We have previously discussed the fact that the American public generally views debt differently in the wake of the 2008 economic downturn. After the economy crashed, many financially responsible Americans found themselves on the verge of foreclosure and/or on the verge of bankruptcy. Perhaps it should not have taken a massive economic downturn to teach Americans that individuals who are struggling financially are often financially responsible people, but it did teach the public that lesson to a certain extent.
However, the myth that one must be financially irresponsible to get bogged down in credit card debt seems to have persisted despite a public awakening to the nature of debt in general. The truth is that only some individuals find themselves overwhelmed by credit card debt because they lack a responsible approach to their finances.
Many individuals who struggle with significant credit card balances do so because something expensive has occurred in their lives unexpectedly. For example, when sudden illness or injury strikes a family, medical bills tend to pile up. When this occurs, oftentimes everyday necessities are forced onto credit cards in order to free up liquid income so that medical bills can be paid. Unexpected job loss also often leads to high credit card balances among financially responsible individuals.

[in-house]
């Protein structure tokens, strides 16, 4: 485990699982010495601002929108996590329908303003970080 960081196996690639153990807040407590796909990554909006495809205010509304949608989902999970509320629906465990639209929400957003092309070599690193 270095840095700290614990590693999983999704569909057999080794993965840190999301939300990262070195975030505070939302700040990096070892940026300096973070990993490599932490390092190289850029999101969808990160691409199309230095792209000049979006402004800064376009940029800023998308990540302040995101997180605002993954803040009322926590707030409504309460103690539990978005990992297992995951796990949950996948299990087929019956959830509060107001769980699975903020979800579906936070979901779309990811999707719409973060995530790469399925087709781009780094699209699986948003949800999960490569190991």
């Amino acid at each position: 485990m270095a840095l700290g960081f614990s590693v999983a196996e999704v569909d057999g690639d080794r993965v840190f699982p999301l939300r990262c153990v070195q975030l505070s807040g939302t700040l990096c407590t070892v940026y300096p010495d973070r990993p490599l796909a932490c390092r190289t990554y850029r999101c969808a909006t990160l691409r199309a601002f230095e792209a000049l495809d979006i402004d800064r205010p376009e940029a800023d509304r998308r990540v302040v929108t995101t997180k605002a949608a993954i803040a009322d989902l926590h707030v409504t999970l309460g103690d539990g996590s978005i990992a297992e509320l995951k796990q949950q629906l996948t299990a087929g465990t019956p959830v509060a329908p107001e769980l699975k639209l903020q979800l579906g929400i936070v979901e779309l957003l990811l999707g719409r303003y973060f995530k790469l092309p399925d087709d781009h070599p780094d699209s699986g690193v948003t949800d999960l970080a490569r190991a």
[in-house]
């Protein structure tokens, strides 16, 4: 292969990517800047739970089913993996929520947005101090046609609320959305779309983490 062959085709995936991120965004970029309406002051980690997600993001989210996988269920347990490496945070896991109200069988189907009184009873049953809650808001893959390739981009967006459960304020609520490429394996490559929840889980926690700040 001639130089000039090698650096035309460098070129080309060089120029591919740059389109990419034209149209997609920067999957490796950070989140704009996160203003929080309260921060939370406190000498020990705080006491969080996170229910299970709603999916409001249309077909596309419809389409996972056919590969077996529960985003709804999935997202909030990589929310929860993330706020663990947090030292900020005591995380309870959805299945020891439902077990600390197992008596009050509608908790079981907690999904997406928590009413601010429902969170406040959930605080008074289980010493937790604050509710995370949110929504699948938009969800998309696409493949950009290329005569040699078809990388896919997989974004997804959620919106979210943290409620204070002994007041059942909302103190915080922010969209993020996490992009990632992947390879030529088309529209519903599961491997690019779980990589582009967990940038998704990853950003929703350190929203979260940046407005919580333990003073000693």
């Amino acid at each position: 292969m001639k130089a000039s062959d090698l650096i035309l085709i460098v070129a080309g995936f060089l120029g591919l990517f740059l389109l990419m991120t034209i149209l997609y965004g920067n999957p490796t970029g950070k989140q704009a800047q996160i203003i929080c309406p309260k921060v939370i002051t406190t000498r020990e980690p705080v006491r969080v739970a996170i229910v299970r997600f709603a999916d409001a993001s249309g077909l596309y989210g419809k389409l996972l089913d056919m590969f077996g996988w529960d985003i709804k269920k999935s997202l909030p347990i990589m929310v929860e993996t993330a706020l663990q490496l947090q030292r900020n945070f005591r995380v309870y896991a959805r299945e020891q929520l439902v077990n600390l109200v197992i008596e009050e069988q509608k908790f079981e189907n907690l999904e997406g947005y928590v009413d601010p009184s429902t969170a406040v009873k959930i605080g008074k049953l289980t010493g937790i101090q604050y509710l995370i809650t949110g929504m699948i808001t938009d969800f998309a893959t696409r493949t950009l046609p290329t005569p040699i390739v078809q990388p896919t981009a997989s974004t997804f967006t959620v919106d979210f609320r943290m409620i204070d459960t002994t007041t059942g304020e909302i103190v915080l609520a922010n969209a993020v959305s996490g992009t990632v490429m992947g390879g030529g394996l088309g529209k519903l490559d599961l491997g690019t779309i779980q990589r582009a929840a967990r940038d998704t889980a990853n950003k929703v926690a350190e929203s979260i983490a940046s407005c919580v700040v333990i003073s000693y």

It is important to understand the nature of debt and why individuals tend to experience overwhelming debts. When debt is understood, it becomes easier to address. For example, if you are struggling with overwhelming credit card debt you will be more likely to seek practical solutions with the help of an experienced attorney rather than feel shame and hide your situation if you understand that debt often happens to financially responsible Americans.
Source: Think Progress, “ No, People Don’t Get Buried In Credit Card Debt Because They’re Bad With Money,” Bryce Covert, May 10, 2014